Continue Reading Federal Court in Maryland Holds Subcontractor Waived Right to Bring Labor Inefficiency Claim Despite Voicing ‘Expression[s] of Frustration’ and ‘General Complaints’ of Mismanagement Throughout Project

U.S. Pipelining LLC v. Johnson Controls, Inc., No. 16-00132 HG-RLP, 2016 U.S. Dist. LEXIS 150767 (D. Haw. Oct. 31, 2016)

This action arose out of the renovation of a condominium complex on Maui (Project). Johnson Controls, Inc. (JCI) was the general contractor and U.S. Pipelining LLC (USP) was a subcontractor. While the parties disputed who was ultimately responsible for obtaining a license for the work, the Subcontract included a provision that required USP to “obtain[] all licenses and permits required for the prosecution of the Work.” Nonetheless, USP performed its work without obtaining a license from the State of Hawaii. During the Project, a dispute arose between the parties. USP filed a complaint alleging various claims against JCI and others, seeking payment for the additional work it allegedly performed.

Chapter 444 of the Hawaii Revised Statutes (the “Statute”) requires contractors to obtain a license before performing any renovation work on real property.


Continue Reading Federal Court in Hawaii Holds that an Unlicensed Subcontractor May Pursue Contract Claims Against Contractor Notwithstanding Statute Precluding Unlicensed Contractors from Recovering in a Civil Action

Flintco Pacific, Inc. v. TEC Management Consultants, Inc., 2016 Cal. App. LEXIS 594 (Cal. App. 2d Dist. June 21, 2016)

There was an important California decision published on July 19, 2016 (decided June 21, 2016) regarding damages due to reliance on a subcontractor bid of which all General Contractors should be aware.  A general contractor can usually recover damages if a subcontractor does not honor its bid price; which price the general has relied upon in submitting its bid to the owner.  The Court of Appeals has set forth significant limitations on a general contractor’s recovery for damages usually founded under the theory of promissory estoppel.


Continue Reading Alert to Contractors – California Court of Appeals (2d App. Dist.) Rules Subcontractor Price in Proposal Containing Material Conditions Rejected By Contractor Not Enforceable Notwithstanding Contractor Reliance

Zacherl, Inc. v. Flaherty Mechanical Contractors, LLC, 131 A.3d 1030, 2016 Pa. Commw. LEXIS 22 (Jan. 6, 2016)

The West Allegheny School Board (the “School Board”) voted to approve the School District’s (the “District’s”) plan to renovate its high school building (the “Project”).  The District contracted with Flaherty Mechanical Contractors, LLC (“Flaherty”) to act as the prime contractor.  Flaherty submitted the names of its subcontractors for the School Board’s review.  When the School Board raised no objections to Flaherty’s submission, Flaherty subcontracted with F. Zacherl, Inc. (“Zacherl”) to perform sheet metal work at the Project.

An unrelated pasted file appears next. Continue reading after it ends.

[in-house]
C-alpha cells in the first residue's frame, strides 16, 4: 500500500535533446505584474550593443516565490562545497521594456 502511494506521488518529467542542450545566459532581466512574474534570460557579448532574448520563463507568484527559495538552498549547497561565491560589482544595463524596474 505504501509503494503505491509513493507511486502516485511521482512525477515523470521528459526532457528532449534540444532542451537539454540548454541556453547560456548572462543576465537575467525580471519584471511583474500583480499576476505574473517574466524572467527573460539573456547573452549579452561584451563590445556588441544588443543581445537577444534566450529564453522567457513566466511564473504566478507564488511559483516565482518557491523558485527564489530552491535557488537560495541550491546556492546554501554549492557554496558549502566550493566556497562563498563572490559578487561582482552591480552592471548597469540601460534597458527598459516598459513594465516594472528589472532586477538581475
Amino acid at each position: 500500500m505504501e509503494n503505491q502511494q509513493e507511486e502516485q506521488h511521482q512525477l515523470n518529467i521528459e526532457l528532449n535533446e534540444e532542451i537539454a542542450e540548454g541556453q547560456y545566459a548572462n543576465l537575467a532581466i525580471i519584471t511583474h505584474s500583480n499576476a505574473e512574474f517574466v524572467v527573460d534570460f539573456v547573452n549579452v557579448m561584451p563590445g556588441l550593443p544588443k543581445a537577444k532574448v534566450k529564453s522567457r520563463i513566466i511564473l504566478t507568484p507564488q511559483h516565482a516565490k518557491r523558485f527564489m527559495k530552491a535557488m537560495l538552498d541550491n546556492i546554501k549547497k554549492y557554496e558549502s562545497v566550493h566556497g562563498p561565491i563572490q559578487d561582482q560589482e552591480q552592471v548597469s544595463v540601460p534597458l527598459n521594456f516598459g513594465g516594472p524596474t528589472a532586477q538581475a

During the Project, the District made timely payments to Flaherty, but Flaherty failed to make timely payments to its subcontractors, including Zacherl.  The District terminated Flaherty’s contract in part as a result of Flaherty’s payment issues.  Flaherty, in turn, terminated Zacherl’s contract.


Continue Reading Pennsylvania Commonwealth Court Holds Enforceable School District’s Oral Promise to Pay Subcontractor for Returning to Job after Prime Contractor’s Termination

Davis Group, Inc. v. Ace Electric, Inc., 2015 U.S. Dist. LEXIS 83368 (M.D. Fla. June 26, 2015)

This action arose out of a construction project to build a new Radar Approach Control Facility at Seymour Johnson Air Force Base in Goldsboro, North Carolina (“Project”). The United States Army Corps of Engineers (“COE”) contracted with general contractor Davis Group, Inc. (“TDG”) to construct the Project. TDG entered into a subcontract with Ace Electric, Inc. (“Ace”) to perform the electrical work on the Project (the “Subcontract”).

The Subcontract included various provisions addressing delays in completion of the work. In particular, the parties agreed that Ace was entitled to a reasonable extension of time and/or additional compensation if its work was delayed, through no fault of Ace, by the COE, TDG or other subcontractors. If on the other hand, Ace was responsible for a delay in completion of the work, then the parties agreed that Ace would “reimburse [TDG] for the entire cost and expense suffered or incurred as a result of” the delay, including any liquidated or other damages the COE might assess against TDG for delays to the Project as a whole. The Subcontract further provided that, if “such damages are caused by [Ace] and another person or entity,” TDG could “reasonably apportion such damages between the parties, and any such apportionment shall be final and binding upon [Ace].”


Continue Reading Federal District Court in Florida Holds that Contract Provision Giving General Contractor Discretion to Apportion Damages Does Not Confer Authority to Determine That Subcontractor Caused Delay